She was far more than just a pretty face. . . .
Although Nefertiti is the dutiful daughter of a commoner, her inquisitive mind often gets her into situations that are far from ordinary, like receiving secret lessons from a scribe. And her striking beauty garners attention that she’d just as soon avoid, especially when it’s her aunt, the manipulative Queen Tiye, who has set her sights on Nefertiti. The queen wants to use her niece as a pawn in her quest for power, so Nefertiti must leave her beloved family and enter a life filled with courtly intrigue and danger. But her spirit and mind will not rest as she continues to challenge herself and the boundaries of ancient Egyptian society. With control of a kingdom at stake and threats at every turn, Nefertiti is forced to make choices and stand up for her beliefs in ways she never imagined.
As she did in Nobody’s Princess and Nobody’s Prize, author Esther Friesner offers readers a fresh look at an iconic figure, blending historical fiction and mythology in a heady concoction.
Barnes & Noble Children’s Literature – Uma Krishnaswami
This is the fictionalized story of Nefertiti, here taken to be the daughter of Ay, whose sister Tiye is Pharaoh’s queen. Narrated in Nefertiti’s first-person voice, the novel depicts her as intensely curious and confident enough to compare herself to divine Isis. She persuades the scribe Henenu to teach her the secret arts of reading and writing. She talks back to her father. She is aggravated by the circumscribed life she’s required to live. She finds inspiration in the story of Hatshepsut who ruled as Pharaoh over the Black Land. In a vision of Isis, the goddess jests with Nefertiti and seems to validate her desire to learn to read. The story moves from an awakening event, the killing of a slave girl, through the family’s encounter with the Great Royal Wife Tiye to life in the court at Thebes. When Nefertiti is pressured to comply with her royal aunt’s scheming, she has to face her own destiny and learn how to stand up for her beliefs. A few scenes like one in which she learns how to drive a chariot seem a little too tidily placed. The third part of the novel begins to tiptoe quite surely into the historical narrative that is accepted about Nefertiti, pointing subtly to roles she is generally thought to have assumed later in her life. In effect, the book crafts a bridge between a scant historical record and girl readers’ interest in princesses, raising the stakes through minor characters including the cat Ta-Miu and through the protagonist’s fierce desire for independence.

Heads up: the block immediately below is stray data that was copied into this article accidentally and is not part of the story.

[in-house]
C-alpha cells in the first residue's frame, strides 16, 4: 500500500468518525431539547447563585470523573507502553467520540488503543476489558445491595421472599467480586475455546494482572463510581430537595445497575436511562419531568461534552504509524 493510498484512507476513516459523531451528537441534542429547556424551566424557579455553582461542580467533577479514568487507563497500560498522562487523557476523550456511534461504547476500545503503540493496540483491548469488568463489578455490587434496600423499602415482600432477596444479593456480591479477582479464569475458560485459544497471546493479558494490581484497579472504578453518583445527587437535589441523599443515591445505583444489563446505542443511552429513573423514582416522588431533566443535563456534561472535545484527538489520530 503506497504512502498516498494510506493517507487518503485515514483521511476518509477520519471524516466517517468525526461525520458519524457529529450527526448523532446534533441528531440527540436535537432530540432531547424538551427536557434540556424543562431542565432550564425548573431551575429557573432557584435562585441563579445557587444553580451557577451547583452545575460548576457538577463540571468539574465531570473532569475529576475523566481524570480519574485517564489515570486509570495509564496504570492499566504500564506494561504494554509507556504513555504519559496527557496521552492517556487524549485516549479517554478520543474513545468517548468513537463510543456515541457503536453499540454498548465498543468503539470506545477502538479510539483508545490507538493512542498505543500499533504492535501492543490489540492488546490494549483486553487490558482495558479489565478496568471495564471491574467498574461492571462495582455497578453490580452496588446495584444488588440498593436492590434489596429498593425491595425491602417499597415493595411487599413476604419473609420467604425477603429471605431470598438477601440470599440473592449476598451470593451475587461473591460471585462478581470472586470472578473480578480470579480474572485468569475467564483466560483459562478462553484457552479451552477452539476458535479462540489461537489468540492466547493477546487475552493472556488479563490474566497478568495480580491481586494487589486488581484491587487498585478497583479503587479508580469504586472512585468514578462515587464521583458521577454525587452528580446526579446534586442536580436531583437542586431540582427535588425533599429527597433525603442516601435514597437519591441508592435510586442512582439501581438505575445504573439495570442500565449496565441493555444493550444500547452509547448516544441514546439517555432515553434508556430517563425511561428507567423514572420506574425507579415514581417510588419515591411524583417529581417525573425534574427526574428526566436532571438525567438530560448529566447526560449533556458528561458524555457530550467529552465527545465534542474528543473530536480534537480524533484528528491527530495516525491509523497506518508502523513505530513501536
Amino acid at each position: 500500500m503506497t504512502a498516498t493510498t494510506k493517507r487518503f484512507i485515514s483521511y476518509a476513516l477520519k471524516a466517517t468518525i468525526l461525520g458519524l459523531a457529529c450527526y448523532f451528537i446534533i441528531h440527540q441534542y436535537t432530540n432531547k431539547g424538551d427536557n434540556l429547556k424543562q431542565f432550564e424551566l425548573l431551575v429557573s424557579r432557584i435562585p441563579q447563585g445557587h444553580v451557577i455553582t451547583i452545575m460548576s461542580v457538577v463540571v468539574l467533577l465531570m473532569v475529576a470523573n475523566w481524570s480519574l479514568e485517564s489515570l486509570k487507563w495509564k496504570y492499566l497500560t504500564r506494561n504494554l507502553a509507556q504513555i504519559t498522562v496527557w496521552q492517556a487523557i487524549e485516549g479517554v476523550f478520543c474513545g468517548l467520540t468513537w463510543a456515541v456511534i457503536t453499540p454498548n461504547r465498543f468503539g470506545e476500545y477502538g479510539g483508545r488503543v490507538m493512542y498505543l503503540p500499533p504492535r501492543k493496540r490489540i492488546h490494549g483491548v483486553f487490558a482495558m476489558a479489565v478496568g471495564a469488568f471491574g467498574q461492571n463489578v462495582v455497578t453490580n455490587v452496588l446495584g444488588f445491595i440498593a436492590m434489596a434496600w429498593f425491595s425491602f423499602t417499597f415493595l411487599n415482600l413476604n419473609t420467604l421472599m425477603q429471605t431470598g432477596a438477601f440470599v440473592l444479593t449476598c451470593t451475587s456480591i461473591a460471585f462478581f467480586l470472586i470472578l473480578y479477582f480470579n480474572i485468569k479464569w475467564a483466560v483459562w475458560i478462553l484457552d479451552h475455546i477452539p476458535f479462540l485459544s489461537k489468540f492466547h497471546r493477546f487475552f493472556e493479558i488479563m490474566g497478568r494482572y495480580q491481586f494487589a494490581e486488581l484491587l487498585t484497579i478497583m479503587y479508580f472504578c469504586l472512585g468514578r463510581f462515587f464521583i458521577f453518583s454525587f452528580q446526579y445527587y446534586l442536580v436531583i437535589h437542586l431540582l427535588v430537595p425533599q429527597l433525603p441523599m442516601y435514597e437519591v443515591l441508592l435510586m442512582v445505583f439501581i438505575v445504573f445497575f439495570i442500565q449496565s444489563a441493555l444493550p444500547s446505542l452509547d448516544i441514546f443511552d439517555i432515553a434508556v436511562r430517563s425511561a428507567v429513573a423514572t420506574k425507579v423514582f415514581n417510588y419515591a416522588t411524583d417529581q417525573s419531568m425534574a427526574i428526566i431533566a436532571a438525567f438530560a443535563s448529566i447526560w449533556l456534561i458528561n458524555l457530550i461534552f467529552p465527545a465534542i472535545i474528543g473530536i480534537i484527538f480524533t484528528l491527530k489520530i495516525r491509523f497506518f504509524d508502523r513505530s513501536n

Reviewer: Uma Krishnaswami